Patience is virtue for UAAP champions UP Fighting Maroons

Published May 14, 2022, 3:25 PM

by Carlo Anolin

For the first time in 36 years, the University of the Philippines Fighting Maroons are the kings of the UAAP men’s basketball.

Players and coaching staff of the University of the Philippines Fighting Maroons celebrate after ending their 36-year title drought. UP dethroned Ateneo, 72-69, in Game 3 of the UAAP Season 84 men’s basketball Finals at the Mall of Asia Arena in Pasay City Friday night, May 13. (Mark Balmores / MB Photo)

UP finally reached the end of the long and winding road and conquered more than three decades of setbacks to follow up the legendary feat made by basketball greats Benjie Paras, Ronnie Magsanoc, Eric Altamirano under the tutelage of coach Joe Lipa.

Season 81 was the closest the Maroons can get after barging into the Finals for the first time in 32 years with former captain Paul Desiderio carrying over the “Atin ‘to!” battlecry.

In the Finals though, Ateneo swept UP in the best-of-three series for the two-peat.

The following year, the Maroons, holding a twice-to-beat advantage, suffered a heartbreaking loss at the hands of the Growling Tigers in the stepladder semis but the Blue Eagles still prevailed in the Finals with yet another sweep en route to the three-peat.

Then the Covid-19 pandemic happened in 2020, which halted not only Season 82 but also and scrapped the entire Season 83.

For the winning coach, UP’s mentor Goldwin Monteverde who replaced Bo Perasol, the long wait is definitely worth it as the Maroons dethroned the Eagles, 72-69, and denied them of their four-peat pursuit behind the heroics of former NCAA Juniors Most Valuable Player JD Cagulangan in Game 3 of the UAAP men’s basketball Finals on May 13, interestingly a Friday the 13th.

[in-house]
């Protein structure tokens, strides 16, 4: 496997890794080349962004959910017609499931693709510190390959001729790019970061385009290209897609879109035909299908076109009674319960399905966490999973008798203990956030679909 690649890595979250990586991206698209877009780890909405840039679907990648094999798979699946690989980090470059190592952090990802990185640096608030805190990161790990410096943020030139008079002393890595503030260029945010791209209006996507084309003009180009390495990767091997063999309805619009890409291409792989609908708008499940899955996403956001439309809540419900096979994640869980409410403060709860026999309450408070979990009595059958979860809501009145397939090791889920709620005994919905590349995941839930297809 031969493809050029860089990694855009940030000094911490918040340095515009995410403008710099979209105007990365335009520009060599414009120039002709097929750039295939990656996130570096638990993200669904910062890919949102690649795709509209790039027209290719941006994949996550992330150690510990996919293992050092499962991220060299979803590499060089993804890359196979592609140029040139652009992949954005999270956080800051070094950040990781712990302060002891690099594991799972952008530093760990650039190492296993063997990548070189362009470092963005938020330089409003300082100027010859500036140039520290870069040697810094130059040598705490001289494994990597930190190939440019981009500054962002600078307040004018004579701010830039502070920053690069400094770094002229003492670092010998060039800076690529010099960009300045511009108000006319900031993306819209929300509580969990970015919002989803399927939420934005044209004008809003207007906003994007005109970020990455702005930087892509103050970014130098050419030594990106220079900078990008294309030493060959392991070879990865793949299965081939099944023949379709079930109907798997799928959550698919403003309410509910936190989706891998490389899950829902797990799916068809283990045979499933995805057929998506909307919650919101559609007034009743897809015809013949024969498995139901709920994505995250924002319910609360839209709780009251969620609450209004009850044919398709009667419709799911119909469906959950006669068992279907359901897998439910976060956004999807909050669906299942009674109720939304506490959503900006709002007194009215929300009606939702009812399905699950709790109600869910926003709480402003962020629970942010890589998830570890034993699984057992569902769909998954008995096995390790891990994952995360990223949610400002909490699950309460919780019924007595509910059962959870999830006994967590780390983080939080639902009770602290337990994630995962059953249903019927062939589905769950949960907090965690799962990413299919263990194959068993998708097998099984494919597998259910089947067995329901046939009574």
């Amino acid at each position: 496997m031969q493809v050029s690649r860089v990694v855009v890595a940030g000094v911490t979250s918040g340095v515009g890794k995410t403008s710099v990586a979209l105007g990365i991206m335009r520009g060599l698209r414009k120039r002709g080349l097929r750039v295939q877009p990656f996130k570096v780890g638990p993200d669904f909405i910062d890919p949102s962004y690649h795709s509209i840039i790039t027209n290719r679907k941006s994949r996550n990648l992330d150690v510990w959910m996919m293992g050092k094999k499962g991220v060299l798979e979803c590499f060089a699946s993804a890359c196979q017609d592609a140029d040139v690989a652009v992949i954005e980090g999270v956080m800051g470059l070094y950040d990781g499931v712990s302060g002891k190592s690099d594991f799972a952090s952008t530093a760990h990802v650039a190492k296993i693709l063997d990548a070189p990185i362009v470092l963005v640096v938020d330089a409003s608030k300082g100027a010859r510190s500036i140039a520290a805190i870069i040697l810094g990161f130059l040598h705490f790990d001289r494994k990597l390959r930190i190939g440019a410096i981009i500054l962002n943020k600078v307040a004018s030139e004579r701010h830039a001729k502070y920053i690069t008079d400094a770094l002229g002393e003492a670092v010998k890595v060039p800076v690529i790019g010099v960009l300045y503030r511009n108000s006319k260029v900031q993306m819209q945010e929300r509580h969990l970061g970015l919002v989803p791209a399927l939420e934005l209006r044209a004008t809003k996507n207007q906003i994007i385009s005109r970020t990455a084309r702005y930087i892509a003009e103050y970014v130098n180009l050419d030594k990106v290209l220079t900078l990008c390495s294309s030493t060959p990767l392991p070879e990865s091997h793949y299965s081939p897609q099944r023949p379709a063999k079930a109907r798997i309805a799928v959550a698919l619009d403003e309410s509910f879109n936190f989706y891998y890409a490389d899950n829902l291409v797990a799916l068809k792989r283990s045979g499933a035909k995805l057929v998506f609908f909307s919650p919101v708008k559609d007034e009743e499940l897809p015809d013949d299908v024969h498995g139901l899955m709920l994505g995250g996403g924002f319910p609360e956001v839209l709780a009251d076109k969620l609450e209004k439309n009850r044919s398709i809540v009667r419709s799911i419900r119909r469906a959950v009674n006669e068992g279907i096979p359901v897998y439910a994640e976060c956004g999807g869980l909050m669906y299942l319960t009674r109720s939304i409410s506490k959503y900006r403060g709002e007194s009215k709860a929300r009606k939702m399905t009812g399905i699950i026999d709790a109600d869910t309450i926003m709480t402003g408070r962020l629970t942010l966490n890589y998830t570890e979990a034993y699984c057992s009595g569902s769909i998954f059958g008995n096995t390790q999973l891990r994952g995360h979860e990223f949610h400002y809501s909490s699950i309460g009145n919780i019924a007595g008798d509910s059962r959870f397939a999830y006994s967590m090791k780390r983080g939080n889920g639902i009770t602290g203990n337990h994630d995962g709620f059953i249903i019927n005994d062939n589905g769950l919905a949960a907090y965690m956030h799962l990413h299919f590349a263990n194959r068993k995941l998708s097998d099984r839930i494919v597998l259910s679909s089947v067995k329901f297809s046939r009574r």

“Sobrang tuwa ko sa panalo. First kasi ‘yong papaano kami nanalo kanina,” said Monteverde, who continued his own three-peat campaign in the senior level after steering the National University Bullpups to back-to-back titles in Seasons 81 and 82. “Again, we were down, parang kung titignan ‘yong game, parang papunta na sa Ateneo. But hindi pa rin nag-give up ‘yong team. There were times kanina during the game na they were up by five but the team managed to regroup again. Talk it out kung ano man napag-usapan in huddle, na-execute naman.”

Leading the Maroons to a historic championship is Monteverde’s way of giving back the love and support and repaying the trust to the UP community that accepted him for taking the gargantuan task as the team’s new head coach.

Perasol, for his part, tipped his hat to Monteverde for sharing his wits and staying patient and the players for their unwavering will and firm resolve to become this year’s champion.

The Maroons finished the elimination round at second-seed with a 12-2 record and only lost at the hands of Ateneo and Adamson. Despite the twice-to-beat advantage, it wasn’t a walk in the park for UP as it survived De La Salle in the semifinals series before the Finals clash with Ateneo.

“I know coach Gold is one with me when we say that we give glory to God for this victory, for this championship,” said Perasol, who finally savored a UAAP title not as a coach but as a program director. “Laging sinasabi ng tao na pag-deciding game it’s all about heart or it’s all about the games of the players. But I would like to add the brilliance of coach Gold into that. Hindi lamang ‘yong fight ng mga players ang nangyari sa championship na ‘to kung hindi ‘yong composure at tsaka ‘yong wisdom ni coach Gold in leading his team, in leading our team.

“He (Monteverde) did not give up. He was a picture of calmness. ‘Yon ang nakita ng mga players and they just followed him. ‘Yon lang naman ang importante. Saying that, to end this 36-year championship drought is really sweet,” said Perasol.

To say that the win was because of a total team effort is actually an understatement. After all, Cagulangan isn’t the only one who carried the team to victory.

The 21-year-old Butuan native may have fired the game-winning three with 0.5 seconds left but CJ Cansino, who also drained a clutch triple from the top of the key with 47.8 left in regulation, was there to force the overtime, and Malick Diouf gave enough reason to prove why he was eventually hailed as the Finals Most Valuable Player.

Diouf finished with 17 points along with nine rebounds and three steals, Cansino delivered 14 points built on four-three pointers, and Cagulangan made up for his dismal 4-of-12 shooting and three turnovers, with 13 points including a game-winning three, five rebounds, and four assists.

 
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